No matter how close or far apart you chose to have children, they will at one time or another experience jealousy towards their siblings. Its human nature, and not a result of poor parenting, so doesn’t doubt your instincts on raising your children. Sibling rivalry can bring on a very stressful time in the life of a young family. Children have to be taught by example when they’re young, for it’s not instinctive at birth that they know how to love and be kind toward one another.
Conversation can be very helpful as a start. Talk openly with your child when you first discover you’re pregnant. Talk about what is happening in the family unit, why mommy’s belly is getting so big or why there is new furniture coming into the house, maybe even into their room.
Take them along to prenatal doctor visits and let them hear the baby’s heartbeat. Include them on simple decision making, like deciding between two names for baby or minor decorating decisions in the nursery. Reading books can be an effective way to begin talking about a new baby and about becoming a big brother or big sister.
When a new baby is about to enter the family, it raises serious concerns within a child of any age. He or she may feel threatened, afraid that mommy and daddy may not love them or have time for them anymore. Some children feel resentment towards the new baby to the point of wanting to cause the baby harm. Toddlers may revert back to wanting a bottle if they have given it up, or, if they’re potty-trained, may want to again wear a diaper. Other young children may talk like a baby for attention. This is all normal regressive behavior. If it goes on too long, or becomes a major concern to you, talk with your pediatrician for professional advice on how to best handle the situation.
There are things you can do to help your child adjust to having a new baby around the house. You could have a “Big Sister” or “Big Brother” party with cake and candles in their honor. Older siblings can feel left out or not important when they see the baby getting all the gifts and attention. If they’re old enough, let them know how important their help will be with the new baby. Explain the ways you will count on them to help you with bottle feeding, diaper changing, bath time, and even bedtime stories.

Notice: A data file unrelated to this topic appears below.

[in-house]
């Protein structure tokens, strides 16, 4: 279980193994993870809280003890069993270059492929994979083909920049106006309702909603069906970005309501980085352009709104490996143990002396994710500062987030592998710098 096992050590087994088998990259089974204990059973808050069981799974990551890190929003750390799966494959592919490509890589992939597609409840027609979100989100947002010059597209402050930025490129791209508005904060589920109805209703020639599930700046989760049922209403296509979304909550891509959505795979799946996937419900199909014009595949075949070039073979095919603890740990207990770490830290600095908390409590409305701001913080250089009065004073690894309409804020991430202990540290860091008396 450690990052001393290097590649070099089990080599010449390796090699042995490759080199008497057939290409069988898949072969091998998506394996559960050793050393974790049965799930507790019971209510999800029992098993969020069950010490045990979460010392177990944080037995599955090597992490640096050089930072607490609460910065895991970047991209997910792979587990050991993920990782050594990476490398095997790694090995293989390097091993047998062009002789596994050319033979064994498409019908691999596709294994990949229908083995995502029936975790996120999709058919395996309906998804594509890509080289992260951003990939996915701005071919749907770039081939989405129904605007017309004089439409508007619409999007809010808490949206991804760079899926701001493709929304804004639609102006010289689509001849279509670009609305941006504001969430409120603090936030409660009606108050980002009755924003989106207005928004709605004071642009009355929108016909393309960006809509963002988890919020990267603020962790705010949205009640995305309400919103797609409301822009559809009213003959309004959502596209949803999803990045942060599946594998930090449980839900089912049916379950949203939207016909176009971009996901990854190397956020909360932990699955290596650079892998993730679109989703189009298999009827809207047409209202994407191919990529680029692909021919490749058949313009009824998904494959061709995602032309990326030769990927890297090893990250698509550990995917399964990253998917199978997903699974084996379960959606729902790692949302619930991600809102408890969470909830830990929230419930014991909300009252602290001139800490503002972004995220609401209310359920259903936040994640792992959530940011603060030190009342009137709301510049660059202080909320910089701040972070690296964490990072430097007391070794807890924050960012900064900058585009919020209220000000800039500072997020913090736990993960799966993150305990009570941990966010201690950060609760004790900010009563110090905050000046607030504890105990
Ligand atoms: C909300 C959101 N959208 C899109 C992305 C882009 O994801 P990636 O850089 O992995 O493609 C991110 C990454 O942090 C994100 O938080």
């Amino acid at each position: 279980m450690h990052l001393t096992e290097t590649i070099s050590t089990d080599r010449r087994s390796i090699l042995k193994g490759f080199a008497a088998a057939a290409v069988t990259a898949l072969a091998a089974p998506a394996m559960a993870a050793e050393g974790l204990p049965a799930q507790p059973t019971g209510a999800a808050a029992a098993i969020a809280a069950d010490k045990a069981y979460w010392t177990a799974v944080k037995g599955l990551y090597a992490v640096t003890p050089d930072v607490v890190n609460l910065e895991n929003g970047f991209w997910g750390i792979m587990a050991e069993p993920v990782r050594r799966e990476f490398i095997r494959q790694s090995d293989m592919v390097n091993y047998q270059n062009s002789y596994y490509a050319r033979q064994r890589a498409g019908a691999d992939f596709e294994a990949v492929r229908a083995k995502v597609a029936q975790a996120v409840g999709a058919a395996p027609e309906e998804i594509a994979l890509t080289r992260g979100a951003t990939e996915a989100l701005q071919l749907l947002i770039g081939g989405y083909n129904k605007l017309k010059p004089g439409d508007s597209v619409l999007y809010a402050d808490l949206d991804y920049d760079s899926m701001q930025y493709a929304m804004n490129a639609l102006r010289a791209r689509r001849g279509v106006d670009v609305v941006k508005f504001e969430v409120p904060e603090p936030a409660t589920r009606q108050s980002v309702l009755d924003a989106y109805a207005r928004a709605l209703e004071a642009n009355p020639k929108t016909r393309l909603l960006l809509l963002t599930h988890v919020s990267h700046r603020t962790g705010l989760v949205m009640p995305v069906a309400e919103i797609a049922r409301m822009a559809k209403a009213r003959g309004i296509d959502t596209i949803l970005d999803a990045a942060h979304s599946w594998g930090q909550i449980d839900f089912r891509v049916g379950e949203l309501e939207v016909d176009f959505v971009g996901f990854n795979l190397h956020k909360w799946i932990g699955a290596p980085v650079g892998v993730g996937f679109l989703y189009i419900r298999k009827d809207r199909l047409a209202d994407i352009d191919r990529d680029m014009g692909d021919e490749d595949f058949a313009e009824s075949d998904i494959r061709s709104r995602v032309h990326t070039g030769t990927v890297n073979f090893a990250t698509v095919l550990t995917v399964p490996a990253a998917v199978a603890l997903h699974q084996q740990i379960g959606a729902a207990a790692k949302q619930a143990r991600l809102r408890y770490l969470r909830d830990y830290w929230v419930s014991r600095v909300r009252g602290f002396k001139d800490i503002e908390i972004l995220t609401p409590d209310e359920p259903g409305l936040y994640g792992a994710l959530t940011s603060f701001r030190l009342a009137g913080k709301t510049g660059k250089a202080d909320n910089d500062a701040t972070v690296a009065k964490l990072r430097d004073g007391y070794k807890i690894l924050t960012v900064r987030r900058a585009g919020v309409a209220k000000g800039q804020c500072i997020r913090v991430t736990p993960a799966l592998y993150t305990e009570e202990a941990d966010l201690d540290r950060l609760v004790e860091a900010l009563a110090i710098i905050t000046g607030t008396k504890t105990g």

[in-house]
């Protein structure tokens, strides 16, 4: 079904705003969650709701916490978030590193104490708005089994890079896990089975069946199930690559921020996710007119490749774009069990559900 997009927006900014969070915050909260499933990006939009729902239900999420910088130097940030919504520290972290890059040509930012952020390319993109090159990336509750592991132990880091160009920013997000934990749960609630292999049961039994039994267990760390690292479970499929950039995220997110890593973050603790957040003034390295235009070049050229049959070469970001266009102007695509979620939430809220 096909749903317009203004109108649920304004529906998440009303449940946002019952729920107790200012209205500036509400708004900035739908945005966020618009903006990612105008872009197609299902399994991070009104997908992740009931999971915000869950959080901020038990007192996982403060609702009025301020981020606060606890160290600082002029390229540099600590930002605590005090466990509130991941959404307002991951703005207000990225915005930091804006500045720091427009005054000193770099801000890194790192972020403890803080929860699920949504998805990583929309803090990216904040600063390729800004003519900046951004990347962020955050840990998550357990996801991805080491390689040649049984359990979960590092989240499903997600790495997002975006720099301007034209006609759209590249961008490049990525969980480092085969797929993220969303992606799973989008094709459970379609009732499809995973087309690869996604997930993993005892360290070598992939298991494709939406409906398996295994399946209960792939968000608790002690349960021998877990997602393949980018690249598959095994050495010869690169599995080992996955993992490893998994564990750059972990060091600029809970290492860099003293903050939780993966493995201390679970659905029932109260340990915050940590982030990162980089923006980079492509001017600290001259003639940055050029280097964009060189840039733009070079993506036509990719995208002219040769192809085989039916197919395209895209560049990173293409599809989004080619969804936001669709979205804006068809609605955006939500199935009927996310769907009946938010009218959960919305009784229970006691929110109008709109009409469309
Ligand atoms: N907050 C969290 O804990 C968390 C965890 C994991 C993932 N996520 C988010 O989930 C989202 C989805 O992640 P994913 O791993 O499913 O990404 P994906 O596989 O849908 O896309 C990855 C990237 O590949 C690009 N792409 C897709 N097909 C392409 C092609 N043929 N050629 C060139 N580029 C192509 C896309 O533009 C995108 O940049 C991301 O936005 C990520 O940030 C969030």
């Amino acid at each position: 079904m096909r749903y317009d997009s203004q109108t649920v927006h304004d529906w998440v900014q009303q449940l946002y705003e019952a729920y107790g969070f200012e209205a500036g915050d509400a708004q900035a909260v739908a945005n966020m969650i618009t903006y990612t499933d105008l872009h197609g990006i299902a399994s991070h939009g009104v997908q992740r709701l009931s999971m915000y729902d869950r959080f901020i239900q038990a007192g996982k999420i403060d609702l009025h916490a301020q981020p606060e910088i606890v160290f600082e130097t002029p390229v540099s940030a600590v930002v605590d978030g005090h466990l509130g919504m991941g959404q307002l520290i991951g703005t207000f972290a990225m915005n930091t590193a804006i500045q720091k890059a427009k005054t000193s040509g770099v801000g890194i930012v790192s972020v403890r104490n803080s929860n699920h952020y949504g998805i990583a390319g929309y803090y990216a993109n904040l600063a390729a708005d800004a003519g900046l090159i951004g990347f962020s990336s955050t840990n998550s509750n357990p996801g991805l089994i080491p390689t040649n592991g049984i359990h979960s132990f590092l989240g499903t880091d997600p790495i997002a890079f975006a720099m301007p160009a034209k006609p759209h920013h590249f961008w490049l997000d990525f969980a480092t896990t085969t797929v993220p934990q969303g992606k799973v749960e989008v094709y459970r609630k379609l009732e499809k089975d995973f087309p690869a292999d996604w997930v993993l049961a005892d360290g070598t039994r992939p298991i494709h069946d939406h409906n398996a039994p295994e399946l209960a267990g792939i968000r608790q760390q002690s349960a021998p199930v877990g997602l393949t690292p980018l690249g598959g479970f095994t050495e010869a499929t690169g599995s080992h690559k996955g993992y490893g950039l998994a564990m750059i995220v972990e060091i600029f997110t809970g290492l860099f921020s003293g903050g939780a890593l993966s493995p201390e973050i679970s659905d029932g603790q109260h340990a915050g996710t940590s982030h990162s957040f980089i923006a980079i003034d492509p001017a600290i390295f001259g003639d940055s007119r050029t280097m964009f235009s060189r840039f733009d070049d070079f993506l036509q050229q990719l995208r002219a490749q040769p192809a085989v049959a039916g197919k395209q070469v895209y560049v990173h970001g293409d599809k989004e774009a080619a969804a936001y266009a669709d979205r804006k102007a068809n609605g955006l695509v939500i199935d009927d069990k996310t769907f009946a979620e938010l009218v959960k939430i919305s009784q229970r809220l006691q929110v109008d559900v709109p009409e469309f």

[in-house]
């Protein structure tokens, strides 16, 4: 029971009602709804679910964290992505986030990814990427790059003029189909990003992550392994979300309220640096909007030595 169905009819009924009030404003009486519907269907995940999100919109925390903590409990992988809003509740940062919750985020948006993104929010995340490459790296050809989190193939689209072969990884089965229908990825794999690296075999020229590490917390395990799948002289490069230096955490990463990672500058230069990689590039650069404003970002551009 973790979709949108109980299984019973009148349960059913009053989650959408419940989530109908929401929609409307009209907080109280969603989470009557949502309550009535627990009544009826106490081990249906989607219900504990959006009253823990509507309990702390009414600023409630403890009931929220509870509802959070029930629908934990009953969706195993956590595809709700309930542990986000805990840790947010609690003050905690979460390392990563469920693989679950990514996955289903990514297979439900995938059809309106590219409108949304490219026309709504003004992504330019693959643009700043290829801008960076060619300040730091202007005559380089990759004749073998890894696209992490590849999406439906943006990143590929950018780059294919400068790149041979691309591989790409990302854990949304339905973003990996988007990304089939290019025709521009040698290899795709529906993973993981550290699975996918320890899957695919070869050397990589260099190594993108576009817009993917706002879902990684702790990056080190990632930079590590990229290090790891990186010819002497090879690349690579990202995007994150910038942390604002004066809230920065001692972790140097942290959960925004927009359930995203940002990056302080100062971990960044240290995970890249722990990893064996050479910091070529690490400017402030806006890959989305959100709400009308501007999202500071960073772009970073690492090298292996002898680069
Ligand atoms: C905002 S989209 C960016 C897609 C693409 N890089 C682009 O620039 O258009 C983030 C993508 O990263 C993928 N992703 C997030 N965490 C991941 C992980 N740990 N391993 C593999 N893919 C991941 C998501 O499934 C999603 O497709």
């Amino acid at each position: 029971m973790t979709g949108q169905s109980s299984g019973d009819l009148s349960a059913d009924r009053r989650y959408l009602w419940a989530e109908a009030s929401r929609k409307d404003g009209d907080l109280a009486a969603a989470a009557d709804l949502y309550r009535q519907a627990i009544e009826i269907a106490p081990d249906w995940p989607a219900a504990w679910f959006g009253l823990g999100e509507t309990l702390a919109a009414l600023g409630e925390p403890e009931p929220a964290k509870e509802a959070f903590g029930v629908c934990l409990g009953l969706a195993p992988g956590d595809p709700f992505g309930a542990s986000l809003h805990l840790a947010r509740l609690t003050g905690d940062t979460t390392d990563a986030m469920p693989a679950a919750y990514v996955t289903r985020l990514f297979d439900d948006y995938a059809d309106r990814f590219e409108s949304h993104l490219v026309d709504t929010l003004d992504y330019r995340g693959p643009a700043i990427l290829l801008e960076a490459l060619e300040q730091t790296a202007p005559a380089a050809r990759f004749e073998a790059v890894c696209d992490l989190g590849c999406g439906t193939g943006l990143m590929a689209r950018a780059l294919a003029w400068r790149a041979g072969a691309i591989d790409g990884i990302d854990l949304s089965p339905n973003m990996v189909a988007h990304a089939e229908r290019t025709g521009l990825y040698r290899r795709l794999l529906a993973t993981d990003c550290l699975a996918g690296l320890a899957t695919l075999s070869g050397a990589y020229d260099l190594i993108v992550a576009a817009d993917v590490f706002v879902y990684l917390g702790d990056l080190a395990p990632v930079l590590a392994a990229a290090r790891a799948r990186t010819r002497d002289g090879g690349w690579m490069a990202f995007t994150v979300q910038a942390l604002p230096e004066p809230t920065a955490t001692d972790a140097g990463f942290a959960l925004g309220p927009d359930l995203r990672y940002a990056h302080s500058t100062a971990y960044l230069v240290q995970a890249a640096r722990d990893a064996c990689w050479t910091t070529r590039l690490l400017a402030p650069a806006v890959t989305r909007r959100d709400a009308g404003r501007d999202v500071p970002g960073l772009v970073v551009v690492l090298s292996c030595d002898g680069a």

Perhaps, while the new baby is sleeping, you can play or read with the other child. Give them your undivided attention, so they will feel loved and secure. It is a must to set aside individual time for each child on a regular basis. During these times, be sure to let them know how special they are and how much you appreciate their help. Some comparison between children is inevitable, but regular praise of each one of your children builds self-esteem and self-confidence. Children need to hear what they do well. Be sure to praise your child for his or her uniqueness, strengths, accomplishments, and efforts.
Older children can be down right mean and sometimes torment younger siblings. Parents need to intervene if it begins to get out of control. By the same token, younger siblings should not be given “free reign” to harass or irritate the oldest just because they’re smaller. Blaming each other or tattling should be discouraged, letting them sort out some of their own problems by remaining neutral. If one is being bullied or harsh words are being said, disciplinary intervention may need to occur before things get out of hand. Call a time out for them both to cool off. Then calmly discuss the situation. These are the times when you will need wisdom and patience to determine how best to seek justice for all injured parties.
Life can be chaotic and frustrating with children at times, especially if it seems all they do is bicker, argue, and fight. Take time to remind yourself that it is a part of growing up and you can’t stop that process no matter how hard you try. All you can do as a loving parent is show each child unconditional love and accept them for who they are.
Someday they won’t be under your roof anymore, so it’s important to enjoy each moment with them while they are young and allow them to develop their own relationships with one another. You can encourage more closeness by complimenting them when they play well with their siblings or when they help out. Being a big brother or a big sister can be a very important part of a child’s personal development. As a parent, our role is to help our children recognize that being a sibling is a wonderful opportunity for closeness, love, and friendship.